LAS VEGAS (AP) " New York Sen. Hillary Rodham Clinton' iron grip on Nevada's Democratic presidential nomination has slipped as Illinois Sen. Barack Obama has surged, according to a newspaper poll.
According to the Dec. 3-5 telephone survey published in the Las Vegas Review-Journal, Clinton is favored by 34 percent of likely caucus-goers, compared to 26 percent for Obama.
In the paper's last poll, conducted in October, she had 39 percent to Obama's 21 percent. No other candidate registered in the double digits. Former North Carolina Sen. John Edwards got 9 percent, while New Mexico Gov. Bill Richardson earned 7 percent.
"The traditional wisdom is that this should be no surprise," said Eric Herzik, a University of Nevada, Reno political scientist. "As the election date gets closer, races tend to get closer. Big leads rarely sustain themselves."
Nonetheless, Herzik said, Clinton should be able to pull out a win in Nevada.
"That would be a terrific collapse, given her organization, her money, all the people backing her and her big lead early on," he said. "Obama's the fresh face, and he's got some momentum right now. She's off her game right now. But it would be amazing if she didn't win here."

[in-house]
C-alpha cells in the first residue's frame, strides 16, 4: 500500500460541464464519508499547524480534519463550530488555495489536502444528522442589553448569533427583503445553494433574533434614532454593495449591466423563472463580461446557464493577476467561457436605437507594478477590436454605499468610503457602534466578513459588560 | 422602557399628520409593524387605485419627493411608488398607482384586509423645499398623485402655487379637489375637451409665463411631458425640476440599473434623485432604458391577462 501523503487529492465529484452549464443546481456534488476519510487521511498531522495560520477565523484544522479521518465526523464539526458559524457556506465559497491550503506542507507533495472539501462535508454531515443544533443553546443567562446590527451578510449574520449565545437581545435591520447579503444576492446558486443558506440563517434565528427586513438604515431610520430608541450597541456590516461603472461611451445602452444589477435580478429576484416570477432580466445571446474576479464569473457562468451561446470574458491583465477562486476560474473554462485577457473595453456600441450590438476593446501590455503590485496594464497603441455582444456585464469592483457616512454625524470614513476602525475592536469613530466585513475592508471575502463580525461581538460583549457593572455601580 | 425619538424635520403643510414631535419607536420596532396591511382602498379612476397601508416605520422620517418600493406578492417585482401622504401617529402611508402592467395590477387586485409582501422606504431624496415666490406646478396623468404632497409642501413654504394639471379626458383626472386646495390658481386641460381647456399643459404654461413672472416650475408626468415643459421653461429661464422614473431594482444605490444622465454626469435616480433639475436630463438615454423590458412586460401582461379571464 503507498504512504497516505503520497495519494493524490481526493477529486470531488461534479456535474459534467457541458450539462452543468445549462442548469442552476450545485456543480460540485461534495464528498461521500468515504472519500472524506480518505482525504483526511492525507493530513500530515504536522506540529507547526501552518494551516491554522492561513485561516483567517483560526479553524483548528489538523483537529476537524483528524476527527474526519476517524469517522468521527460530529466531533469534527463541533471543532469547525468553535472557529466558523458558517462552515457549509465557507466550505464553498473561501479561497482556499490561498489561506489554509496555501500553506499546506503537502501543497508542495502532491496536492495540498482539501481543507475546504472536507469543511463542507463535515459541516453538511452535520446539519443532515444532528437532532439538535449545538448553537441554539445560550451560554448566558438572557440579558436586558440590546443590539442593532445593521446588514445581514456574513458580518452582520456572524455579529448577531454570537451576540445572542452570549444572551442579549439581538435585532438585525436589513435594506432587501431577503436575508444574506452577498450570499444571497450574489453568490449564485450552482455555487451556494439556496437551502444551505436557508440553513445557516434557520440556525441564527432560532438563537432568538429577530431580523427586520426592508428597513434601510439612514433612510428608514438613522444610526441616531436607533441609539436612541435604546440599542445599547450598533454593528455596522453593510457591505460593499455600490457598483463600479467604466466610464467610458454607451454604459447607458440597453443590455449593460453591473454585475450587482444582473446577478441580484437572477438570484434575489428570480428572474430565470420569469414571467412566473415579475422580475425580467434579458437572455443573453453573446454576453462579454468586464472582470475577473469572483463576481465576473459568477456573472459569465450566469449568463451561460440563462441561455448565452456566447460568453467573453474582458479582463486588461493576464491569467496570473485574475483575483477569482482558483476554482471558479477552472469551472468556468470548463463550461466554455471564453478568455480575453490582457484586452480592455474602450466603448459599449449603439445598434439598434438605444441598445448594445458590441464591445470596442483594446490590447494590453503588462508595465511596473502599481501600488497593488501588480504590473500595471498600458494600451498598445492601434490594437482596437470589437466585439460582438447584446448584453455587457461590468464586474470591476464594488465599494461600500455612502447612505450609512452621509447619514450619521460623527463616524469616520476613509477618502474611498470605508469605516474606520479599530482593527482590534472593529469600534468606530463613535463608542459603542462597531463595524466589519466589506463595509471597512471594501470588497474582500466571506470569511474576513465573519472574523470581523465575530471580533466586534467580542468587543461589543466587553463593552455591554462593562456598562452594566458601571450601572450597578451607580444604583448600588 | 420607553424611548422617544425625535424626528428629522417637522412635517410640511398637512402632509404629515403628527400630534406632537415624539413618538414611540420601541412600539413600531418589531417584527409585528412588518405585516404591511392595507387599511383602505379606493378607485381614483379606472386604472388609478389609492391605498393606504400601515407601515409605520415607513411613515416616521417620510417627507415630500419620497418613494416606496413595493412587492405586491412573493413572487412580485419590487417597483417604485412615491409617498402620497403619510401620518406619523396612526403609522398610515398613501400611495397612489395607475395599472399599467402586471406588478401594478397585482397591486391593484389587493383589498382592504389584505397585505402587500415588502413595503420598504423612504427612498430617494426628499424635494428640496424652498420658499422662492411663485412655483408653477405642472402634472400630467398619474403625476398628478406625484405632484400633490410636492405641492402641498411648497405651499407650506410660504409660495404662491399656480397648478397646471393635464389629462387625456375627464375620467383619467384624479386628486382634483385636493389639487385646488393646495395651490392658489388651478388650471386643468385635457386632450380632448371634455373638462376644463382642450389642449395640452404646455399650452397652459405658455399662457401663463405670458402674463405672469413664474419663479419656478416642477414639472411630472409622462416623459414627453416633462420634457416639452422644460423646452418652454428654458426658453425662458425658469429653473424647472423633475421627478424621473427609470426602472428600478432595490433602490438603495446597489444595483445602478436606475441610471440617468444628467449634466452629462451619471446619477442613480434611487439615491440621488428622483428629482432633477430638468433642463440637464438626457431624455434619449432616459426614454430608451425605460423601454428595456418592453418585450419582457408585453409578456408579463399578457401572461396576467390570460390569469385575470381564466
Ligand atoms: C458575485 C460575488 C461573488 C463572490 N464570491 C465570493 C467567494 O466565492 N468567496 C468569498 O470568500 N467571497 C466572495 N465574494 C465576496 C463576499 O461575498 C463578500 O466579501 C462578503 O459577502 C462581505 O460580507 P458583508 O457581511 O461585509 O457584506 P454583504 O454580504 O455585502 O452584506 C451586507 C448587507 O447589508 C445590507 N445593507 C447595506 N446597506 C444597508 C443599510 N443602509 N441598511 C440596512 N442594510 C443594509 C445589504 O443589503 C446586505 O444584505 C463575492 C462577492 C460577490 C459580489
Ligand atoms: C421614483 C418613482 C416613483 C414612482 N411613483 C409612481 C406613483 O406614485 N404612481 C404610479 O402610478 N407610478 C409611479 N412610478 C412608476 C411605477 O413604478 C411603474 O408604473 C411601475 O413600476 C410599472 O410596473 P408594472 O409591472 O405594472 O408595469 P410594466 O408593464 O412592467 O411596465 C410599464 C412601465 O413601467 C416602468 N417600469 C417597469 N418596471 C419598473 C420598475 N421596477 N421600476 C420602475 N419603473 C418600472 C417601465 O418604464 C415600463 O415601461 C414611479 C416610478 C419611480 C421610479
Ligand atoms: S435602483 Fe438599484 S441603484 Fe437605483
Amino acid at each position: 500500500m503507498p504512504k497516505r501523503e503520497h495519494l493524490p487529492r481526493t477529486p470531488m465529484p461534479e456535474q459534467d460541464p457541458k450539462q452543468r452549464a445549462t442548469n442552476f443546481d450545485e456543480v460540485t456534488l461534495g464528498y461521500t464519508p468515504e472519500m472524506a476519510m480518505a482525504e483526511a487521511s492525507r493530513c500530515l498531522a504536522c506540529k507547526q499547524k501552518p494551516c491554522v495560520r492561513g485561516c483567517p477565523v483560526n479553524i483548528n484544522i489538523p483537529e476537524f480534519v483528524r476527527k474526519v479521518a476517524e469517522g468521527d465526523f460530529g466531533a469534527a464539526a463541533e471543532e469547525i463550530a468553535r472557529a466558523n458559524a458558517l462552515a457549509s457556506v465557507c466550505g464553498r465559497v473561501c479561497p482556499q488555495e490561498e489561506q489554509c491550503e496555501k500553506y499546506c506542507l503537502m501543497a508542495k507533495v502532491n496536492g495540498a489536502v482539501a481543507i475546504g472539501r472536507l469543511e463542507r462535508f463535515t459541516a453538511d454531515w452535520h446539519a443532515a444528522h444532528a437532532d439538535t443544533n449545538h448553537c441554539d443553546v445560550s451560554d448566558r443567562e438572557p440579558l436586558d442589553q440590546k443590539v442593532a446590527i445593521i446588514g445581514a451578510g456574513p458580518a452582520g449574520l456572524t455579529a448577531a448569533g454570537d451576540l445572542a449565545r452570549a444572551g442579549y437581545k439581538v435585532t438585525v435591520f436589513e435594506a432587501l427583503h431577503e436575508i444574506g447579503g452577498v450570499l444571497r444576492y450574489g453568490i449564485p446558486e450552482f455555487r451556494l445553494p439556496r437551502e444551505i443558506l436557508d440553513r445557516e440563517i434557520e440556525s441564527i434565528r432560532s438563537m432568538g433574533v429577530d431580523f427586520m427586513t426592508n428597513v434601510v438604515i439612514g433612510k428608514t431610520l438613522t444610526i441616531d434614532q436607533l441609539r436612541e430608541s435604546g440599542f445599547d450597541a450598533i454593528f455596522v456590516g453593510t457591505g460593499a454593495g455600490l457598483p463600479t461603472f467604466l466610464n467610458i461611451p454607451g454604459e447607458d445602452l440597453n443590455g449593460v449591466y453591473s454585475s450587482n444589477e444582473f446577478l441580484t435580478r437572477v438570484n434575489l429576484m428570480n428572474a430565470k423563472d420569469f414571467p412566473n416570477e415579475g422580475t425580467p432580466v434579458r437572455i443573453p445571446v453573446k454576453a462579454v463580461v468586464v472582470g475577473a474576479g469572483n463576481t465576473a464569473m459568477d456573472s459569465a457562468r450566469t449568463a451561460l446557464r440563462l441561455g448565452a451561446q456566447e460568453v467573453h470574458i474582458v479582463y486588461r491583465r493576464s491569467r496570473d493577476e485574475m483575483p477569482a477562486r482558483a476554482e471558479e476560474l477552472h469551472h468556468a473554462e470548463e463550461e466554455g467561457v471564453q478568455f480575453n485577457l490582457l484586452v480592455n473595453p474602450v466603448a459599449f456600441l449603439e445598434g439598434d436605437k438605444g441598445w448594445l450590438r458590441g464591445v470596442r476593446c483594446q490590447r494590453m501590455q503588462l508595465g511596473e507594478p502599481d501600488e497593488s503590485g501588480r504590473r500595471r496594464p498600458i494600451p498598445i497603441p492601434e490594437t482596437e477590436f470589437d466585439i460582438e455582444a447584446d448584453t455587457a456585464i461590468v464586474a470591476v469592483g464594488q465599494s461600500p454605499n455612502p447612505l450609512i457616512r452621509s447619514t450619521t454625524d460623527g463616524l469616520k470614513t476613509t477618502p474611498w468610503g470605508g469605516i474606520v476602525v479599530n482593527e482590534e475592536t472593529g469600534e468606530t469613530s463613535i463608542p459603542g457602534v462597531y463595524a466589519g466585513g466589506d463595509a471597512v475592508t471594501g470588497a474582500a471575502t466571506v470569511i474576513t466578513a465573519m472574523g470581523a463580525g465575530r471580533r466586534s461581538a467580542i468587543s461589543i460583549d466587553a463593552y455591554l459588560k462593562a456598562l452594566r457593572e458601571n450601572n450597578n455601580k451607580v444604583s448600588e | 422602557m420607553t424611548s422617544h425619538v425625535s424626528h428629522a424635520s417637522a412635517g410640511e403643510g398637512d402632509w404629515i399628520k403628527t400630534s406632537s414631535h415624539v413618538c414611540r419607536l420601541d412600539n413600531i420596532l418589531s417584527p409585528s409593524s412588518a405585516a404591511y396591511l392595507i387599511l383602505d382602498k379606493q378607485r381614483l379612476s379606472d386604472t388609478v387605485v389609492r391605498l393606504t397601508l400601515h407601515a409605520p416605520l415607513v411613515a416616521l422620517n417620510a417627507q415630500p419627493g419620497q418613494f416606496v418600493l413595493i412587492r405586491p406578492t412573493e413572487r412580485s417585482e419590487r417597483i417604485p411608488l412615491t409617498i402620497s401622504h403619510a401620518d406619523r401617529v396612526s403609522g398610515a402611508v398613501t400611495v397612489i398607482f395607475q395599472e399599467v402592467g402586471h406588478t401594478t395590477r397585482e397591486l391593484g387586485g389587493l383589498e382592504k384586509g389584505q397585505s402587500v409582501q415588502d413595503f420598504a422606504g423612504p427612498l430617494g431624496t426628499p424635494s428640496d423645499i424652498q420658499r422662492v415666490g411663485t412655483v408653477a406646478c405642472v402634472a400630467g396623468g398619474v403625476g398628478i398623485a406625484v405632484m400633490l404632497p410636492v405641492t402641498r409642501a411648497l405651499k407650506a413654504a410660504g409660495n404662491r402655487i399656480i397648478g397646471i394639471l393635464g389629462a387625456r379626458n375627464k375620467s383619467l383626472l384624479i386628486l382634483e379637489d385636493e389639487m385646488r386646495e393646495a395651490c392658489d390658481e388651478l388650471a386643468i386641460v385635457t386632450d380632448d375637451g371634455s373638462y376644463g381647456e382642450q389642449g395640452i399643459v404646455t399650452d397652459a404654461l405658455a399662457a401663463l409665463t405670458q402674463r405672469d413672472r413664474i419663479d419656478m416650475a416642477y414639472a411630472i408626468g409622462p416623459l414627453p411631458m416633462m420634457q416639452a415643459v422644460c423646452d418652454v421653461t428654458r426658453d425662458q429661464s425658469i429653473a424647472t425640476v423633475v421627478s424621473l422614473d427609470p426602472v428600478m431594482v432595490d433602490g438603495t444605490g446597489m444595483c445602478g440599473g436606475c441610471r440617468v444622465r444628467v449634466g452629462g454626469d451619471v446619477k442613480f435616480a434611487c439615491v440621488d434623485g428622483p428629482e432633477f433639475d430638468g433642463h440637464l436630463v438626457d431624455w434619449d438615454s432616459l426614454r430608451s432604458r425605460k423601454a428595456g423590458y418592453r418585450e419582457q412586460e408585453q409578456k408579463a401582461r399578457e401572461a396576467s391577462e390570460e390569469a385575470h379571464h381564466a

The poll of 625 registered voters had a margin of error of plus or minus 4 percentage points.
The Republican field has been unsettled, with Giuliani leading the October Review-Journal poll and Romney leading one conducted in June. Giuliani now has 25 percent and Romney 20 percent.
Former Arkansas Gov. Mike Huckabee registered the support of 17 percent of likely Republican caucus-goers despite having no presence in Nevada and not once visiting the state during the campaign.
In previous Review-Journal polls, Huckabee pulled 2 percent or 3 percent of the Republican vote.
"It's obvious that Huckabee, on the Republican side, has made a splash," said Brad Coker, managing partner of polling firm Mason-Dixon Polling & Research Inc.
Herzik said Huckabee is getting a Nevada bounce that echoes a sudden surge in national attention based on his debate performance and appeal among Christian conservatives dissatisfied with the rest of the field.
Among Nevada Republicans, evangelical and social conservatives aren't the majority, and Herzik said Huckabee will likely fade here when his less than hard-line stances on taxes and immigration come to voters' attention.
"A few months ago, Fred Thompson was the flavor of the month," Herzik said. "He's run a lousy campaign, and now he's almost gone. His drop is reflected in Huckabee's rise."
Fred Thompson, the actor and former Tennessee senator, had 9 percent support. Arizona Sen. John McCain has 7 percent and Texas Rep. Ron Paul 5 percent.
Information from: Las Vegas Review-Journal, http://www.lvrj.com